During a pandemic, life imitates public health curriculum.
Infectious disease research has garnered interest from students both inside and outside the classroom. And for the Gillings School of Global Public Health, increased interest means the creation of course content based on COVID-19, additional research and a heightened amount of students applying to and enrolling in the public health school.
Laura Linnan, senior associate dean of academic and student affairs, said when the pandemic struck, the school faced the same sorts of challenges as the rest of the University. She said they took time over the summer to plan what courses would look like and offer more training for faculty.
“We also have at least three classes that I know that are all about the pandemic,” Linnan said. “I mean, we're in public health. So this is our business, right, the whole pandemic.”
Linnan said the increased focus on public health due to the pandemic has already caused an increase in rolling admission applications to the school’s online master’s in public health program — which they see as a predictor for an increase in the program's undergraduate applications.
“There's so much in the media right now about public health and public health training,” Linnan said. “People are actually learning what public health is, and how it's different than, for example, being a doctor or a nurse or some of the other health professions — that public health is its own profession.”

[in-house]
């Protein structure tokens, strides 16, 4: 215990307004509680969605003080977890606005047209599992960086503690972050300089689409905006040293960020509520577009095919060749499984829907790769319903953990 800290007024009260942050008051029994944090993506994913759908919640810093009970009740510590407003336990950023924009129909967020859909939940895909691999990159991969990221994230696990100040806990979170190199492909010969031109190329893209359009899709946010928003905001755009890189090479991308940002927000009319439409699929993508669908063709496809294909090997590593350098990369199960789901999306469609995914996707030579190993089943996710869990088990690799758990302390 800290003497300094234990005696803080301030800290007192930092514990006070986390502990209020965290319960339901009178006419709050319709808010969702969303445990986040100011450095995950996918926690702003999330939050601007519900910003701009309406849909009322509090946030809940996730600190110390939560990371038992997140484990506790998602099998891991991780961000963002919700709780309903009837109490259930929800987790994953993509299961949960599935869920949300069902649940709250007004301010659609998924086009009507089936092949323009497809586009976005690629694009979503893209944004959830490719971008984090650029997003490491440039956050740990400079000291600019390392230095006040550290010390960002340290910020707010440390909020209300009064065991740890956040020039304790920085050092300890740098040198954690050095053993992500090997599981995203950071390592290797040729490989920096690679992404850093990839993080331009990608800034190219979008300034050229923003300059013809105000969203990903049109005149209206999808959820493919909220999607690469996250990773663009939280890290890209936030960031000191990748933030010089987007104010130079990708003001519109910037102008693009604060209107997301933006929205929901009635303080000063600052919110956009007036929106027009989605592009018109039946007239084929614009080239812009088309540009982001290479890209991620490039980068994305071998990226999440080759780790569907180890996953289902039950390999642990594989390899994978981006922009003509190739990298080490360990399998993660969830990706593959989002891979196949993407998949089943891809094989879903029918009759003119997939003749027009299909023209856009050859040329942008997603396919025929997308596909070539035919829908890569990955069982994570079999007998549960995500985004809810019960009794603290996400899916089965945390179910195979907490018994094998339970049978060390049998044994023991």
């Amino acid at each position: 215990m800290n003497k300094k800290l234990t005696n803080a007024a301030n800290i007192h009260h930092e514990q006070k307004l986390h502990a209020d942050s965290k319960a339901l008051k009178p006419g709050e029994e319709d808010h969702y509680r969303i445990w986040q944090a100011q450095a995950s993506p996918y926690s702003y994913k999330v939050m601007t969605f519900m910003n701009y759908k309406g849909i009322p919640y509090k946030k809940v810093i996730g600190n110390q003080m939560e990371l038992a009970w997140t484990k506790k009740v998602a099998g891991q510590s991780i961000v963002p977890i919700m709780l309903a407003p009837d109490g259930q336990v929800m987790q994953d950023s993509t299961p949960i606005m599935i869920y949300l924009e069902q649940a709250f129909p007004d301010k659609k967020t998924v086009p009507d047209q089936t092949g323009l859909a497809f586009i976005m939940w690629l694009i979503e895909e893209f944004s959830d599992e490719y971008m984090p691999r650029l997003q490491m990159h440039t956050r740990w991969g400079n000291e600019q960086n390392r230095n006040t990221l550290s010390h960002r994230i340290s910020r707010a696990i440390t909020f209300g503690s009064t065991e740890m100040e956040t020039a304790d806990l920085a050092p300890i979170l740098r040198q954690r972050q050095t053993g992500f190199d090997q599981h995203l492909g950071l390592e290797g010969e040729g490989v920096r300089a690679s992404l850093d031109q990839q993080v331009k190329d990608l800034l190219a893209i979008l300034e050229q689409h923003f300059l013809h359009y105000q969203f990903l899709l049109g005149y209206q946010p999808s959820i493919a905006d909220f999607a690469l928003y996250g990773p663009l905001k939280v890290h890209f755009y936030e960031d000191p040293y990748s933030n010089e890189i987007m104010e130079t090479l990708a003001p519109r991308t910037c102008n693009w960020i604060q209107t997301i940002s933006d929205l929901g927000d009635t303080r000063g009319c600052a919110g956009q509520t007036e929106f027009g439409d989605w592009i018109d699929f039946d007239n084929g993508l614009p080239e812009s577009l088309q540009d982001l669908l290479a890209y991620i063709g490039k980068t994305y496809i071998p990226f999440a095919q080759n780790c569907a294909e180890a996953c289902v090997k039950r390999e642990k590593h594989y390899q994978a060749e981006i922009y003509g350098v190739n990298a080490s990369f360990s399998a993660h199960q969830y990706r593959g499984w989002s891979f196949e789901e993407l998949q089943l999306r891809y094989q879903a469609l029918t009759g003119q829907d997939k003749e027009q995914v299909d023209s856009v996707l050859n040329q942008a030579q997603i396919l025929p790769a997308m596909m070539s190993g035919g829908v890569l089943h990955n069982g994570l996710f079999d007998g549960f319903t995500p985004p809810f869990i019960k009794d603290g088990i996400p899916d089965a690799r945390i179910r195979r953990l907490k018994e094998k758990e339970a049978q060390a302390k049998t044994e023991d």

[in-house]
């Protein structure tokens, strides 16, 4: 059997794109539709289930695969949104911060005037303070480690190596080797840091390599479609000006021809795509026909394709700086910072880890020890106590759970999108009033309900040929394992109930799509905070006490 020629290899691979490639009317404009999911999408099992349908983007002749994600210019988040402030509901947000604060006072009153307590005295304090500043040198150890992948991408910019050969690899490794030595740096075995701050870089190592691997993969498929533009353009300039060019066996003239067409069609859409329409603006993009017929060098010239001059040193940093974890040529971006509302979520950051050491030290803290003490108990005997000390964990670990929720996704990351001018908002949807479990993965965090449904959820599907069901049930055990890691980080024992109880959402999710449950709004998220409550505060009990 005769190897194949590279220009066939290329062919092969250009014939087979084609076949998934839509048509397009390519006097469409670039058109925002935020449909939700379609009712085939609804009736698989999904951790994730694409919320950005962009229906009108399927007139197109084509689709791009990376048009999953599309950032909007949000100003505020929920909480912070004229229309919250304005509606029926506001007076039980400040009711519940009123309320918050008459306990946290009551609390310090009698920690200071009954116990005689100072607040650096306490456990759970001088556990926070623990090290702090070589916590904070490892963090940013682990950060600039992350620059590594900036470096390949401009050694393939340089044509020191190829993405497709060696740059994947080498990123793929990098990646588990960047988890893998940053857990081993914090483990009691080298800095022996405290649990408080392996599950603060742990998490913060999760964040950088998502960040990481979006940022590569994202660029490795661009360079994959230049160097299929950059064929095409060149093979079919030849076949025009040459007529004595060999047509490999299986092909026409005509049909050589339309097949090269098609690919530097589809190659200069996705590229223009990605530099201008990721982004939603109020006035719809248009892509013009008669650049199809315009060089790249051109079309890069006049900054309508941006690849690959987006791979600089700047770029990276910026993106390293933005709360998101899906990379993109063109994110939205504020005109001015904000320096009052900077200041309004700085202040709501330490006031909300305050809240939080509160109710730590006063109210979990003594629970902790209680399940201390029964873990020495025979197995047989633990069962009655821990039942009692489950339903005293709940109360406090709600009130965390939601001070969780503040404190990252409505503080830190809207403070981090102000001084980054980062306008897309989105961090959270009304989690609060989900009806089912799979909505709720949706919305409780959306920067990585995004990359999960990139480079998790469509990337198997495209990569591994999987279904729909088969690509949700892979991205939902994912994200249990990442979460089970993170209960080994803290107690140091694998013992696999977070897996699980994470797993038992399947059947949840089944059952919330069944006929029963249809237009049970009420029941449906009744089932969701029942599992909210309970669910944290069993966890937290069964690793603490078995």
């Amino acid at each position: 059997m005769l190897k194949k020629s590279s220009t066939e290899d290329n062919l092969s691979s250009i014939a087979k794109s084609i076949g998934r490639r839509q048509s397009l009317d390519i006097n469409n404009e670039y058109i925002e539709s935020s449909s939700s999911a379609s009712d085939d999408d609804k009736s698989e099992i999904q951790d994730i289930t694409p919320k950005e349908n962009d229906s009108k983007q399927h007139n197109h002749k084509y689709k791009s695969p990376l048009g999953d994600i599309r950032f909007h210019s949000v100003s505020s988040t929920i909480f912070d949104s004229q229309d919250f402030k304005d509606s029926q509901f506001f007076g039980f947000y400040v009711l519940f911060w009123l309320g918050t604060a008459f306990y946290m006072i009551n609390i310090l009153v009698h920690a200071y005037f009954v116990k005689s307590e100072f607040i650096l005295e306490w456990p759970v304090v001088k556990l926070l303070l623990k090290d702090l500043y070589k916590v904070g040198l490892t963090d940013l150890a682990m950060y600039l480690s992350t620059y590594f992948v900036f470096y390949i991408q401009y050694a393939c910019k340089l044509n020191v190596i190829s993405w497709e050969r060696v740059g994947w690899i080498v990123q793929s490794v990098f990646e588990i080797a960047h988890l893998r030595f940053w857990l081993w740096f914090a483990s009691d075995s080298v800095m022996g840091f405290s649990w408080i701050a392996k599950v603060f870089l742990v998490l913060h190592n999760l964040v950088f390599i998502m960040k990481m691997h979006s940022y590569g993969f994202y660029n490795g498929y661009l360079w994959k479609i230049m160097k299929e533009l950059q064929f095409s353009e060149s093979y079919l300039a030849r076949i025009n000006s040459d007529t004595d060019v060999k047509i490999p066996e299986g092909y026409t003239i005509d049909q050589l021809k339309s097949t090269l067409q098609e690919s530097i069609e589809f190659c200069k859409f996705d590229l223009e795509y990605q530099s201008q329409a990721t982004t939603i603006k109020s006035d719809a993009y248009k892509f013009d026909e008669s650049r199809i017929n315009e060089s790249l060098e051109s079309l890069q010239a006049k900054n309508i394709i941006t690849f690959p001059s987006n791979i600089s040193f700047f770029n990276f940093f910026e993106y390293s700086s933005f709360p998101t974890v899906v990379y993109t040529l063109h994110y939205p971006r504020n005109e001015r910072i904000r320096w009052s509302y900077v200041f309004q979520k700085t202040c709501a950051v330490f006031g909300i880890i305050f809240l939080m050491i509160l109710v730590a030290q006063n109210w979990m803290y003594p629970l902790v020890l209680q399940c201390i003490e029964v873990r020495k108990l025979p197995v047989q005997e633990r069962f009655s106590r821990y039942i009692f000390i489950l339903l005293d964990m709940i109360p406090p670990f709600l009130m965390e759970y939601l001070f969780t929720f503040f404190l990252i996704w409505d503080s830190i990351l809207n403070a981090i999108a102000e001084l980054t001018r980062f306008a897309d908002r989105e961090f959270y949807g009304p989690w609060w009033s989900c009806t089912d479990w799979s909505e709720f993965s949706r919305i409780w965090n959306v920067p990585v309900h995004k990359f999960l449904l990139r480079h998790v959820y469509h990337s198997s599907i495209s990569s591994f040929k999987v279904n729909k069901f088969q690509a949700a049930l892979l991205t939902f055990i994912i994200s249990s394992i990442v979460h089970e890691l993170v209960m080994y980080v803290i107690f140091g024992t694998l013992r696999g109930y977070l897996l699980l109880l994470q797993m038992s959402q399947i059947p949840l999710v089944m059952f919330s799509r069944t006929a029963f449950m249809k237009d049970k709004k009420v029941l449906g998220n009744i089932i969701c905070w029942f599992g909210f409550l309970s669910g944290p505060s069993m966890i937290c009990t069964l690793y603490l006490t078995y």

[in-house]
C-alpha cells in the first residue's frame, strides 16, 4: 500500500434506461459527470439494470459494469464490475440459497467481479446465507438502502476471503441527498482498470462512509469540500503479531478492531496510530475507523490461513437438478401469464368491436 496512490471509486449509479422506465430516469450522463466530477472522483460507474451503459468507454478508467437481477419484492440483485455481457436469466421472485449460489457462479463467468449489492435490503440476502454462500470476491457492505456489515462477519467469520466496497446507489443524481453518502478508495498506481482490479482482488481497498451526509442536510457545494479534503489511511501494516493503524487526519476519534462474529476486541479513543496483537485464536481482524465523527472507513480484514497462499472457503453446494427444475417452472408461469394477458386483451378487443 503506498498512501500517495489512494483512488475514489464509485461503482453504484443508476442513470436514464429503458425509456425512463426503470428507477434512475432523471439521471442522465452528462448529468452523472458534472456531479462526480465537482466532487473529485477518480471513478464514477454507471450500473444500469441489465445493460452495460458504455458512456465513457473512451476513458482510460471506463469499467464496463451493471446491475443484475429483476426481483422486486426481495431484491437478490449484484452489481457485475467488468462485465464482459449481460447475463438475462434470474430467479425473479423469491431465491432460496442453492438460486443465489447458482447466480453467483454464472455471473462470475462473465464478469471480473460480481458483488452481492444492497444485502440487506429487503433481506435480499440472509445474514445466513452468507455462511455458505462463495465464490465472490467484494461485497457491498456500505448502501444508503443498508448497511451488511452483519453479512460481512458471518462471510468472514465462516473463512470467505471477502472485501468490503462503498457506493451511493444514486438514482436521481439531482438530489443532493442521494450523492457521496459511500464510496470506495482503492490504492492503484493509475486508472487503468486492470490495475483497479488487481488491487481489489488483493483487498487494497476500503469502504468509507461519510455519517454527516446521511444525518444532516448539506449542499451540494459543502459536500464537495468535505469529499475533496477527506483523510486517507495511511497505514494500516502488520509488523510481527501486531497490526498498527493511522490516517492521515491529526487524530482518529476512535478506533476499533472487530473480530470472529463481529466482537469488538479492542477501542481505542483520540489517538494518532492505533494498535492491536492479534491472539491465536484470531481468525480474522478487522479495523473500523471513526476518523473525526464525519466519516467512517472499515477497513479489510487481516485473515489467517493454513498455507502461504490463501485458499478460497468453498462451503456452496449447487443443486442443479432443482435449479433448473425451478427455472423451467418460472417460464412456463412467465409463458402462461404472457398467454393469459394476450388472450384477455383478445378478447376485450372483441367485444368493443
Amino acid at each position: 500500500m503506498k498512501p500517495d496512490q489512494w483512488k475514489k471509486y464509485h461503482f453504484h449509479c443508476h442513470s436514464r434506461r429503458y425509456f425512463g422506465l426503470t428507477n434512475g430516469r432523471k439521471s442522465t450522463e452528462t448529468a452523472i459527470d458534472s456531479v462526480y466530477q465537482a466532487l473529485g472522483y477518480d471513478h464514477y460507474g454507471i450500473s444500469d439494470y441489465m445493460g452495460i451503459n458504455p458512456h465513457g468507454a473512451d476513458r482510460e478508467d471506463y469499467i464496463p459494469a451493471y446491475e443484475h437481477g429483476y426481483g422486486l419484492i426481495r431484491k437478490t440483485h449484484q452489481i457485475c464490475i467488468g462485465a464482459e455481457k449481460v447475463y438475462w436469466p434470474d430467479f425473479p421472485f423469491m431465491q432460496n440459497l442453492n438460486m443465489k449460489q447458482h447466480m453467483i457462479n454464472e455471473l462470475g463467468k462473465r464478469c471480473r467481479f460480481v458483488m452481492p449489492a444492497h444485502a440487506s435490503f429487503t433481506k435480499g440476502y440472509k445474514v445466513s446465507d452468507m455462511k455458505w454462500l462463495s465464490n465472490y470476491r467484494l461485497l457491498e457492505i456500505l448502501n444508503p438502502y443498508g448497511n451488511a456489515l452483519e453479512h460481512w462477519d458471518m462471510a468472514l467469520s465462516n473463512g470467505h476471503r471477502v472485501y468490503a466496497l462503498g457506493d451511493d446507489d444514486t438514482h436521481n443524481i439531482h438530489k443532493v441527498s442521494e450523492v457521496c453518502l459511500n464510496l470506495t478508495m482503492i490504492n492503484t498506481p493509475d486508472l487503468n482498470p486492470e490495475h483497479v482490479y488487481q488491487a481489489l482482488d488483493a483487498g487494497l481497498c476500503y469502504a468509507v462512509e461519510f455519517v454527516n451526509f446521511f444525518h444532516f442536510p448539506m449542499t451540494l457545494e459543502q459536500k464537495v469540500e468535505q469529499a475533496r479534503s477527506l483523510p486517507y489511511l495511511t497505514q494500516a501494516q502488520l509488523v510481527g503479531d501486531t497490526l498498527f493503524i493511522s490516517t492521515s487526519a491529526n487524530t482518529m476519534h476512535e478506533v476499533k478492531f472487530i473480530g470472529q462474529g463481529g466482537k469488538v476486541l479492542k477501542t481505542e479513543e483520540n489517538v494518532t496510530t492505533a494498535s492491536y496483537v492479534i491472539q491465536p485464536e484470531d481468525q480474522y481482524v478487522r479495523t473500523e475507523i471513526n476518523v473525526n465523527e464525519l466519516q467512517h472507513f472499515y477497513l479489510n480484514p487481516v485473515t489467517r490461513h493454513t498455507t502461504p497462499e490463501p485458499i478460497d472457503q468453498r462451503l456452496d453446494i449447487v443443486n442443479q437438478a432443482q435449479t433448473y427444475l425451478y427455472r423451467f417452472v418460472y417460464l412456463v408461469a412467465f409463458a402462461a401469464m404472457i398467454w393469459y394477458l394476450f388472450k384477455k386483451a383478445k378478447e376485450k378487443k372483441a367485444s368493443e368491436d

Penny Gordon-Larsen, associate dean for research, said the school has always had a research focus on pandemics and coronavirus, but work has been elevated since the onset of the COVID-19 pandemic.
“Basically, everyone who was already working in infectious disease or coronavirus is incredibly busy,” Gordon-Larsen said. “They are working just incredible hours with an incredible amount of dedication, not just on the research, but also on media and other engagement to get the word out and to help the state and help the world.”
Additionally, Gordon-Larsen said researchers who are not traditionally focused on infectious disease are working on strategies to use their work to combat the pandemic.
“Most faculty members are really thinking about ways that their expertise can be leveraged to improve our response to coronavirus,” Gordon-Larsen said. “Whether it's in the basic science virology, the prediction of and forecasting of trends or in mitigation efforts, there's just a tremendous amount happening in that area.”
Sophomore MaKenna McGough, an applicant to Gillings, said UNC's work on COVID-19 has made it more appealing to apply to.
"I think that it validated the idea that the UNC public health program is one of the best in the country and that they're leading in research on coronavirus,” McGough said. "I think that it made it more appealing for me and established its credibility.”
McGough also said the pandemic brings necessary attention to the public health field as a whole.
Moving forward, Linnan said the school wants to continue to use its resources to combat COVID-19, but also to support every student under the theme of kindness, adaptability and flexibility.
"Content-wise, we're on it in terms of the knowledge base and the expertise to really bring a lot of very practical work into the classroom on COVID,” Linnan said. “And then, just the approach that we're trying to take is very student-focused but also mindful of the challenges that staff and faculty are undergoing, with the pandemic underway as well.”
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